Libya and the World Left
There is so much hypocrisy and so much confused analysis about what is going on in Libya that one hardly knows where to begin. The most neglected aspect of the situation is the deep division in the world left. Several left Latin American states, and most notably Venezuela, are fulsome in their support of Colonel Qaddafi. But the spokespersons of the world left in the Middle East, Asia, Africa, Europe, and indeed North America, decidedly don't agree.
Hugo Chavez's analysis seems to focus primarily, indeed exclusively, on the fact that the United States and western Europe have been issuing threats and condemnations of the Qaddafi regime. Qaddafi, Chavez, and some others insist that the western world wishes to invade Libya and "steal" Libya's oil. The whole analysis misses entirely what has been happening, and reflects badly on Chavez’s judgment -- and indeed on his reputation with the rest of the world left.
First of all, for the last decade and up to a few weeks ago, Qaddafi had nothing but good press in the western world. He was trying in every way to prove that he was in no way a supporter of "terrorism" and wished only to be fully integrated into the geopolitical and world-economic mainstream. Libya and the western world have been entering into one profitable arrangement after another. It is hard for me to see Qaddafi as a hero of the world anti-imperialist movement, at least in the last decade.
The second point missed by Hugo Chavez’s analysis is that there is not going to be any significant military involvement of the western world in Libya. The public statements are all huff and puff, designed to impress local opinion at home. There will be no Security Council resolution because Russia and China won't go along. There will be no NATO resolution because Germany and some others won't go along. Even Sarkozy's militant anti-Qaddafi stance is meeting resistance within France.
And above all, the opposition in the United States to military action is coming both from the public and more importantly from the military. The Secretary of Defense, Robert Gates, and the chairman of the Joint Chiefs of Staff, Adm. Mullen, have very publicly stated their opposition to instituting a no-fly zone. Indeed, Secretary Gates went further. On Feb. 25, he addressed the cadets at West Point, saying to them: "In my opinion, any future defense secretary who advises the president again to send a big American land army into Asia or the Middle East or Africa should have his head examined."
To underline this view of the military, retired General Wesley Clark, the former commander of NATO forces, wrote an op-ed for the Washington Post on Mar. 11, under the heading, "Libya doesn't meet the test for U.S. military action." So, despite the call of the hawks for U.S. involvement, President Obama will resist.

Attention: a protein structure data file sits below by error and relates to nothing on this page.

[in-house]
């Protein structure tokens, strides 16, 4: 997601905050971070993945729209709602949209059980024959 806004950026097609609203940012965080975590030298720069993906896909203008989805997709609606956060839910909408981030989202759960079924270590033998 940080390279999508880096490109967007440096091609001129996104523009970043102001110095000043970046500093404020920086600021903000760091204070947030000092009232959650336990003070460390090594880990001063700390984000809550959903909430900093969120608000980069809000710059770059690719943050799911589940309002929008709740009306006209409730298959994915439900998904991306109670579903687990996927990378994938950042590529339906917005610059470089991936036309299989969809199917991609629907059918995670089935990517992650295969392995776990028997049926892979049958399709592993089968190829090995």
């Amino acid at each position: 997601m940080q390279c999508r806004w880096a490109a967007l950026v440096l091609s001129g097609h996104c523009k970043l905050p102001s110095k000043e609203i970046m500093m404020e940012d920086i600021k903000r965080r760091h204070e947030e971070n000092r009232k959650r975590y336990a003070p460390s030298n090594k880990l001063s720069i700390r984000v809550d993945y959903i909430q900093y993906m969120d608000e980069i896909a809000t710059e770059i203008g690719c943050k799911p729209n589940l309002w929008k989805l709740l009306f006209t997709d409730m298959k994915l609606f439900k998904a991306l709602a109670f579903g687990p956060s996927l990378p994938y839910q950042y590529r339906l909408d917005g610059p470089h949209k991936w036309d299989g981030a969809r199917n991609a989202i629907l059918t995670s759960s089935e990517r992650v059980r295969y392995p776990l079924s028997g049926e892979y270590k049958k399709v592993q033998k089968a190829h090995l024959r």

The issue therefore is not Western military intervention or not. The issue is the consequence of Qaddafi's attempt to suppress all opposition in the most brutal fashion for the second Arab revolt. Libya is in turmoil because of the successful uprisings in Tunisia and Egypt. And if there is any conspiracy, it is one between Qaddafi and the West to slow down, even quash, the Arab revolt. To the extent that Qaddafi succeeds, he sends a message to all the other threatened despots of the region that harsh repression rather than concessions is the way to go.
This is what the left in the rest of the world sees, if some left governments in Latin America do not. As Samir Amin points out in his analysis of the Egyptian uprising, there were four distinct components among the protestors -- the youth, the radical left, middle-class democrats, and Islamists. The radical left is composed of suppressed left parties and revitalized trade-union movements. There is no doubt a much, much smaller radical left in Libya, and a much weaker army (because of Qaddafi's deliberate policy). The outcome there is therefore very uncertain.
The assembled leaders of the Arab League may condemn Qaddafi publicly, but many, even most, may be applauding him privately -- and copying from him.
It might be useful to end with two pieces of testimony from the world left. Helena Sheeham, an Irish Marxist activist, well-known in Africa for her solidarity work there with the most radical movements, was invited by the Qaddafi regime to come to Libya to lecture at the university. She arrived as turmoil broke out. The lectures at the university were cancelled, and she was finally simply abandoned by her hosts, and had to make her way out by herself. She wrote a daily diary in which, on the last day, Mar. 8, she wrote: "Any ambivalence about that regime, gone, gone, gone. It is brutal, corrupt, deceitful, delusional."
We might also see the statement of South Africa's major trade-union federation and voice of the left, COSATU. After praising the social achievements of the Libyan regime, COSATU said: “COSATU does not accept however that these achievements in any way excuse the slaughter of those protesting against the oppressive dictatorship of Colonel Gaddafi and reaffirms its support for democracy and human rights in Libya and throughout the continent."
Let us keep our eye on the ball. The key struggle worldwide right now is the second Arab revolt. It will be hard enough to obtain a truly radical outcome in this struggle. Qaddafi is a major obstacle for the Arab, and indeed the world, left. Perhaps we should all remember Simone de Beauvoir's maxim: "Wanting to be free yourself means wanting that others be free." Immanuel Wallerstein, Senior Research Scholar at Yale University, is the author of The Decline of American Power: The U.S. in a Chaotic World (New Press). Copyright © 2011 Immanuel Wallerstein -- distributed by Agence Global